Characterization of the bacterial microbiota associated with the formation of flocs and in the nitrification process in intensive production systems (Biofloc Technology - BFT) of the white shrimp Litopenaeus vannamei

Auhtor: Lise Maria Mendes Holanda de Melo Ferreira (Currículo Lattes)
Supervisor: Dr Wilson Francisco Britto Wasielesky Junior
Co-supervisor: Dr Paulo Cesar Oliveira Vergne de Abreu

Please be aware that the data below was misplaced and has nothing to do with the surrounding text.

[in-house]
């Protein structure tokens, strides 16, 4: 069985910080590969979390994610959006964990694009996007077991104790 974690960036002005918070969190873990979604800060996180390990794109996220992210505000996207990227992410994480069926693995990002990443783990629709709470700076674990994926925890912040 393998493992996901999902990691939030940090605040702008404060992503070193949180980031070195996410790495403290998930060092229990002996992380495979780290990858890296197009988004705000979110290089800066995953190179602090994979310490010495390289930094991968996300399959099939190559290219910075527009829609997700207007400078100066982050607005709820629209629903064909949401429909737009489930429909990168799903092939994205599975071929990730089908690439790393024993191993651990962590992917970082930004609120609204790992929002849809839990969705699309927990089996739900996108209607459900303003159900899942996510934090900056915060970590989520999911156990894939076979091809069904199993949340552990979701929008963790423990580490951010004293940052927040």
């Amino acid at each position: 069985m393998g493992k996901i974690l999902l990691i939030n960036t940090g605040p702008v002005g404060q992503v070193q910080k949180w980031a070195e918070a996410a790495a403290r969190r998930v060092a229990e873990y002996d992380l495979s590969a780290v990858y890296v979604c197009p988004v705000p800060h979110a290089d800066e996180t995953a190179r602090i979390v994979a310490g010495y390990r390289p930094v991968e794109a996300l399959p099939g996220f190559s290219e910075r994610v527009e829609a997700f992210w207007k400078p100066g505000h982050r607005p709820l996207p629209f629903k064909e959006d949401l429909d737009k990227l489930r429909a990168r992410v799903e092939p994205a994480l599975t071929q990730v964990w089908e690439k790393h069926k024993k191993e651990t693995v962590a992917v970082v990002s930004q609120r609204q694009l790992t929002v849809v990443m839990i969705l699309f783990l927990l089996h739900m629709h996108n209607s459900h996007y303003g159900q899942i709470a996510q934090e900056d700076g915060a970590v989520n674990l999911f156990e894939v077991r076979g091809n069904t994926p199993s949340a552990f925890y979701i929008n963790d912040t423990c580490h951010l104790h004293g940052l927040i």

Bacteria have several crucial functions for the successful production of aquatic organisms using biofloc technology (Biofloc Technology - BFT), however, our knowledge about the diversity and activity of bacteria has been limited mainly by the lack of more efficient techniques for characterization of these bacterial communities. Therefore, the objective of this work was to analyze the diversity of the bacterial community involved in the formation of bioflocs and in the nitrification process in aquaculture systems using the BFT system and the addition of artificial substrates for the formation of biofilm during intensive production of white shrimp Litopenaeus vannamei. For this it was necessary to implement a technique of analysis of bacterial diversity for aquaculture systems, in this case, the fingerprinting technique Temporal Temperature Gradient Electrophoresis (TTGE). In this work it was possible to observe that the biofilm serves as a food supplement and reduced the stress caused by the high stocking density, improving the zootechnical performance of the shrimp, however, the addition of artificial substrates in the production environment did not influence nitrification. This was more influenced by the reuse of water with bioflocs, accelerating the oxidation of ammonia to nitrite. Another factor that influenced the nitrification process was the intensity of water mixing (turbulence), controlling the size of the bioflocs. It was observed that the use of porous stones presented less mixing intensity and allowed the formation of bioflocs of larger size and greater efficiency in nitrification than with the use of aerotubes in the production tanks, which presented greater intensity of mixing, but smaller and less efficient nitrification, demonstrating the importance of turbulence in the size of bioflocs in the BFT system. The TTGE technique was effective for analyzing the diversity and succession of the bacterial community of bioflocs and biofilm in a BFT system, being able to be applied in different aquaculture systems. The use of this technique, combined with environmental data during the production cycle of L. vannamei, made it possible to infer bacterial ribotypes related to the formation of bioflocs and the nitrification process. Besides that, it was observed that the bacterial communities of the biofloc and biofilm are similar to each other.